One of the perks of finding success in the music business is having people to take care of you, said James Murdoch, whose band The Dungarees is playing the Kispiox Valley Music Festival this weekend.
“I don’t even know what our accommodations situation is, to be quite honest,” he said on Thursday, just two days before the band is set to take the stage at the 25th annual event.
“The best thing that’s happened for us lately is being able to show up for a show and worry about the music. I’m not really concerned about the other issues, they’re handled… I know that there’s no real hotels around so we’re probably camping.”
The good thing about camping, he added, is jamming around the campfire after the stage lights have been turned off for the night.
“I love that element, it’s certainly fun, so hopefully we get to take in a little bit of that,” he said.
He’s also looking forward the remote location.
“I know a lot of the guys in the band kind of love being out in the wilderness, so, I don’t know if we’ll have a whole lot of time, but if we get out for a little hike or a swim or something like that, that is a nice added bonus for us.”
For Murdoch, who plays bass and sings, it is a homecoming of sorts.
“I grew up in Whitehorse and when I was 16, my first band, we played at Kispiox, 20-something years ago,” he recalled. “It’s pretty crazy to be back, so I’m actually really excited to be back.”
The Dungarees, who bill themselves as a “true-grit country band” are fresh off an appearance at the Calgary Stampede where they played to 17,000 people, but Murdoch said Kispiox is definitely not a letdown after that.
“It absolutely does not matter the size of the show or where it is or anything like that,” he said.
“We have just as much fun anywhere we go and each show is important to us. People are people anywhere, and if they like music that’s all that matters.”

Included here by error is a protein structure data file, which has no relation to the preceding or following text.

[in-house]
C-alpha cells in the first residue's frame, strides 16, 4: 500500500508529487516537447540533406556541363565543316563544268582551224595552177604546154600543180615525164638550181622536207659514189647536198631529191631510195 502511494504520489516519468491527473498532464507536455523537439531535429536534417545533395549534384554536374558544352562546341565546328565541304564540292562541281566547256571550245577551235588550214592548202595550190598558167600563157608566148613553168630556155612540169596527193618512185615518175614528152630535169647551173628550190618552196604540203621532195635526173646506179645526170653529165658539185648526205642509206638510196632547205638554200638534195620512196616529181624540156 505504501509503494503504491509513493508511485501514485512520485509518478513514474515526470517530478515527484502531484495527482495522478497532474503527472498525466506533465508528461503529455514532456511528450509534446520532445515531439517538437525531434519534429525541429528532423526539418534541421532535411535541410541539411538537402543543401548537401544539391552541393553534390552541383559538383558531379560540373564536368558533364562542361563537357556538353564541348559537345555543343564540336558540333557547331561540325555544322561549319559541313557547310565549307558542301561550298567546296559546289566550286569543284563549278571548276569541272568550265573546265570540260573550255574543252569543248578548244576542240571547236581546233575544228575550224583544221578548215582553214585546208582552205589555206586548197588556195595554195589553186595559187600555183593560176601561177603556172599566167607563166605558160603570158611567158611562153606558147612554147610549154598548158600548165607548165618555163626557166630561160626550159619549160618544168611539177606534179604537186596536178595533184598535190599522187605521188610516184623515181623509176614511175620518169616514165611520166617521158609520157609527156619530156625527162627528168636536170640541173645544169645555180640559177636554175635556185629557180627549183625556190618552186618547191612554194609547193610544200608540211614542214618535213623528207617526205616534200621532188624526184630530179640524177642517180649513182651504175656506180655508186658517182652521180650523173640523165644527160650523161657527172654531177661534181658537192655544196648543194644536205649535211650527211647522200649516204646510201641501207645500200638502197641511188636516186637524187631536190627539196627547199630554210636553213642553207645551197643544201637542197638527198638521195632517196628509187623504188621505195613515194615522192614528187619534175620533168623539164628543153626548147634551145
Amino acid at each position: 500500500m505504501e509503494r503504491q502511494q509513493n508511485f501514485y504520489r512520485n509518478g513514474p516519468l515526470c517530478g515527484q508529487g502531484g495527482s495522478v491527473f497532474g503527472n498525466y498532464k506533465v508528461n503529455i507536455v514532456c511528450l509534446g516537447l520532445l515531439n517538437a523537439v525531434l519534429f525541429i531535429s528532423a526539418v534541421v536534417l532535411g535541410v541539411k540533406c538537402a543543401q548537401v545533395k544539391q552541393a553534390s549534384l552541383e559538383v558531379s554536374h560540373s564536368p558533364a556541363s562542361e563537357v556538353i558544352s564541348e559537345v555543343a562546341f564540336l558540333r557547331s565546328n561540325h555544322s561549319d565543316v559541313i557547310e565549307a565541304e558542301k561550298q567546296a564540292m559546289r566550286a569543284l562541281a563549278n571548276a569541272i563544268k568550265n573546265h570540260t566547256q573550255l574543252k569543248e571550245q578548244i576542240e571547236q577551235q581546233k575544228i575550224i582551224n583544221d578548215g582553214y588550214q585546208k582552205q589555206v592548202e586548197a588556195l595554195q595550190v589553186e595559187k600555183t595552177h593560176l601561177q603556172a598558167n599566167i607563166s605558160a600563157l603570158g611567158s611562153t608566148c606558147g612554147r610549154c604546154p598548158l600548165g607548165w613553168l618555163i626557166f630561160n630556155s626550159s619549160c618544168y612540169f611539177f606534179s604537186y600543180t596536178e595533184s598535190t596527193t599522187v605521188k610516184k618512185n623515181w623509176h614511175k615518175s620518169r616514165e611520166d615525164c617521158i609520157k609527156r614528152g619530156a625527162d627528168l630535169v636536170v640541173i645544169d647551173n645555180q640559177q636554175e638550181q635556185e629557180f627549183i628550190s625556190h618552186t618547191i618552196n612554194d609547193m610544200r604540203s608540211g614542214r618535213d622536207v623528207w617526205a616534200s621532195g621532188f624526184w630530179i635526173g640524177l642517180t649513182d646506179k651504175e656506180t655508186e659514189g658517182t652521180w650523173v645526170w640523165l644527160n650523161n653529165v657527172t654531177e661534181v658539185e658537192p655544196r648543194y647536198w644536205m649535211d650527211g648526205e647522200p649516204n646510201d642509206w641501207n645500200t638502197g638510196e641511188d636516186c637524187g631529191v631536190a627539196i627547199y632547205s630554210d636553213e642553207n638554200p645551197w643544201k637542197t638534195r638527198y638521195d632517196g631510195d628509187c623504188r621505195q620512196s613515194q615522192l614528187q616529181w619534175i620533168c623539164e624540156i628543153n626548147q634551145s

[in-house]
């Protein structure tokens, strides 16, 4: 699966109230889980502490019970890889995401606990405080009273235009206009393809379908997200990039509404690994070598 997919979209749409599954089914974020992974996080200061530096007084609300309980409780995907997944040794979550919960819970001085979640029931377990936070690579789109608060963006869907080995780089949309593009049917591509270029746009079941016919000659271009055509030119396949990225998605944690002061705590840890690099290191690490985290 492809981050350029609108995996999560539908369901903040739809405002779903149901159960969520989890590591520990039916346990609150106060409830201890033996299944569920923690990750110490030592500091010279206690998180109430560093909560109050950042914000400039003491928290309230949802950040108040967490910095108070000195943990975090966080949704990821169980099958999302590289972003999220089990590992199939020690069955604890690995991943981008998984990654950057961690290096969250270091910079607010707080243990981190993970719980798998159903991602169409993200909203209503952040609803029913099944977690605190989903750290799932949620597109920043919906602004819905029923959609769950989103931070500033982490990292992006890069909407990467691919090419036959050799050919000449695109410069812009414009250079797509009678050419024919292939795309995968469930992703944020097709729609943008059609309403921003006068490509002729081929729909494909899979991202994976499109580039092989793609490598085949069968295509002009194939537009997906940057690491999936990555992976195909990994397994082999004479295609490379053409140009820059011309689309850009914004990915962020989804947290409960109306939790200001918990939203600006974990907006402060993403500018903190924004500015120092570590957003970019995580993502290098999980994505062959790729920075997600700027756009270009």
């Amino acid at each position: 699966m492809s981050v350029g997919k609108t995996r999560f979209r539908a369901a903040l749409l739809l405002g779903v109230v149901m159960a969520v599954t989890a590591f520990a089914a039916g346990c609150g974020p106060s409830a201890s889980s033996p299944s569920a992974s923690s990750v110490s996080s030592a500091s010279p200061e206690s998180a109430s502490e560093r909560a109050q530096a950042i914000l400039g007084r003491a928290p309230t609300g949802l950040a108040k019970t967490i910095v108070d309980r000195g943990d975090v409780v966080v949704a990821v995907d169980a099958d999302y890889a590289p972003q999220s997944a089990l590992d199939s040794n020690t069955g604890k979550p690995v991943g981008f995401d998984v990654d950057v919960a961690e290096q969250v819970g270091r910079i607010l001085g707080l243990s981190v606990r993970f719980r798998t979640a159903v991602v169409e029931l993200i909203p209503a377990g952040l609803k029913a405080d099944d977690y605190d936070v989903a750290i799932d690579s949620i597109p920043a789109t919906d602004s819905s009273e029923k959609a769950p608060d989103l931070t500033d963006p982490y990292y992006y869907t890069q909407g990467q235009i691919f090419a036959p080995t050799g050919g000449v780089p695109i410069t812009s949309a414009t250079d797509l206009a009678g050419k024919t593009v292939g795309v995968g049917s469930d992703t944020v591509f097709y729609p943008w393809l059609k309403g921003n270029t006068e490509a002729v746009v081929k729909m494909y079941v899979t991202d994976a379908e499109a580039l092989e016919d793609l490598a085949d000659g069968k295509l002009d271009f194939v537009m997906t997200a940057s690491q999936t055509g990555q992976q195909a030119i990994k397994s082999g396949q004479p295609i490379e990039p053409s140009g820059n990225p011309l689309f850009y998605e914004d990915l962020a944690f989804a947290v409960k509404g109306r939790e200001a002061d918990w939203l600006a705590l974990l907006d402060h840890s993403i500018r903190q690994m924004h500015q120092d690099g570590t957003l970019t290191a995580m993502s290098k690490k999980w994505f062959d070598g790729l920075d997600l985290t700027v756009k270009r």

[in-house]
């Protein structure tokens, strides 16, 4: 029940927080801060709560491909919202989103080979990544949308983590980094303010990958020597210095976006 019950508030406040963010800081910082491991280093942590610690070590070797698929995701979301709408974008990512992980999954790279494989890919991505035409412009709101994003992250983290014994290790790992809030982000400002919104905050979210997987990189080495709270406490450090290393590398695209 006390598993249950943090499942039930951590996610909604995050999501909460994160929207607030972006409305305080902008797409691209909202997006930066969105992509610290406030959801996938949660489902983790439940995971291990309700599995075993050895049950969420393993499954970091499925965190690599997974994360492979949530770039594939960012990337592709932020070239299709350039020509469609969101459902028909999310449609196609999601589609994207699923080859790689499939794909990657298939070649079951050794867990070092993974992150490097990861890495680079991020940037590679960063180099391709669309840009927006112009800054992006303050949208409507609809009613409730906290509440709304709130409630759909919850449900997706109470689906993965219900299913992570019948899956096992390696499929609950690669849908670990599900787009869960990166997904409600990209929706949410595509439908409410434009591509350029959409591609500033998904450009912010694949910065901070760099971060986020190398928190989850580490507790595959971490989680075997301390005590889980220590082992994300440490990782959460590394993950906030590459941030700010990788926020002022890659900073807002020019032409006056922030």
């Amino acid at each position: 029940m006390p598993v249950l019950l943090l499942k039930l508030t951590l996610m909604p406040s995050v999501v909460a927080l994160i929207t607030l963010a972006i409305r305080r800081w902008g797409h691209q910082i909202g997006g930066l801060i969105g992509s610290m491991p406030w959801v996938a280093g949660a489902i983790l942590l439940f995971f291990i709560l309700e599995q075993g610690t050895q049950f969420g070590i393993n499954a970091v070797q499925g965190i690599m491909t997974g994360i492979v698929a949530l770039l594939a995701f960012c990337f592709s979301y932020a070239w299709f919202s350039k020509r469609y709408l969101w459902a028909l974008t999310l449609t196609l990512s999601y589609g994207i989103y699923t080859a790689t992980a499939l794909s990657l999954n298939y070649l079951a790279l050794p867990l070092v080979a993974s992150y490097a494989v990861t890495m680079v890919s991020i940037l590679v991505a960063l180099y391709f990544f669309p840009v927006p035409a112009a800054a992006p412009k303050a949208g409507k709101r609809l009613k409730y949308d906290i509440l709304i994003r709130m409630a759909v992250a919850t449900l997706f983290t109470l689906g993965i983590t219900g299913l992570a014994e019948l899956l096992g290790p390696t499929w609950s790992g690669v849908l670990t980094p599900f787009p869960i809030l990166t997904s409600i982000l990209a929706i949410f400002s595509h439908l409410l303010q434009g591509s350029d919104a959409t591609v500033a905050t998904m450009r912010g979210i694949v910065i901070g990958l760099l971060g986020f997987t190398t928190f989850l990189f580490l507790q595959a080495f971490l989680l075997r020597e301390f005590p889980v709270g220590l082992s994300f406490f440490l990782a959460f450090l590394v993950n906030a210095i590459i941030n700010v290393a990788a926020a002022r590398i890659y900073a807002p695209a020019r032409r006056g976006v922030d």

He said the thrill of a big show like that is fleeting, once the first chord is struck they just fall into the groove.
“It’s the four or five steps up to the stage when you can hear the crowd and then they see you walk up on the stage and it just goes deafening because people are screaming, that is a rush that you can’t really replace, it’s pretty unique and amazing,” he said. “Aside from that, every show is a show… it doesn’t really matter if there’s four people in the crowd or… 17,000 people in the crowd. Playing to one of those big crowds it’s mostly the initial reaction of walking out on that big stage that’s pretty overwhelming and awesome.”
The band is definitely on the rise, however. With multiple Canadian and Alberta Country Music Awards nominations under their belt, Murdoch, Robb Angus (guitar/vocals), Kiron Jhass (guitar/vocals), Darrek Anderson (steel guitar) and Ben Shillabeer (drums), have been invited to some of the biggest festivals in the country music world and to open for country music royalty such as Miranda Lambert, Blake Shelton, Reba McEntire, Dwight Yoakam and Alabama.
Murdoch said they were surprised by the treatment they got from those big stars.
“The thing about all of those artists is that they’re so genuine and kind and gracious with their time,” he said. “They’re friendly, and none of the artists that we’ve ever worked with are snobby, divas or anything like that, everyone is really welcoming and wants to say ‘hi,’ or pay a compliment to the band or wish us luck as we’re going up on the stage.
“It’s been an eye-opener because before we got the opportunity to do that I think we were a little worried that maybe we weren’t going to be quite as welcomed as we [were], but it was the total opposite of that.”
The Dungarees play Saturday at 8 p.m. and Sunday at 3 p.m. on the River Stage. Murdoch said the audience should have their dancing boots at the ready.
The thing about the band is we like to think of ourselves as a fun band,” he said. “There’s a lot of high energy. We don’t really play a lot of down-tempo stuff, so up-tempo, sort of danceability, and it’s kind of got a throwback retro country vibe to it. So, if people like old-school country and rock and roll roots, that kind of thing, that’s where we fit in.”
They will also be fitting themselves into the audience, he said, noting Five Alarm Funk as one of the acts they are looking forward to.
“Those guys are fun, for sure,” he said. “I’m pretty excited to see all of it, I love music and Kiron, the guitar player in the band is crazy about festivals and taking in multiple genres of music, so I’m sure we’re both going to have a good time.
The festival starts tonight (July 26) at 7 p.m. with Don Alder opening on the main stage and runs until Sunday at 7 p.m. Inuit/First Nations/folk-rock duo Twin Flames is scheduled to close out the weekend.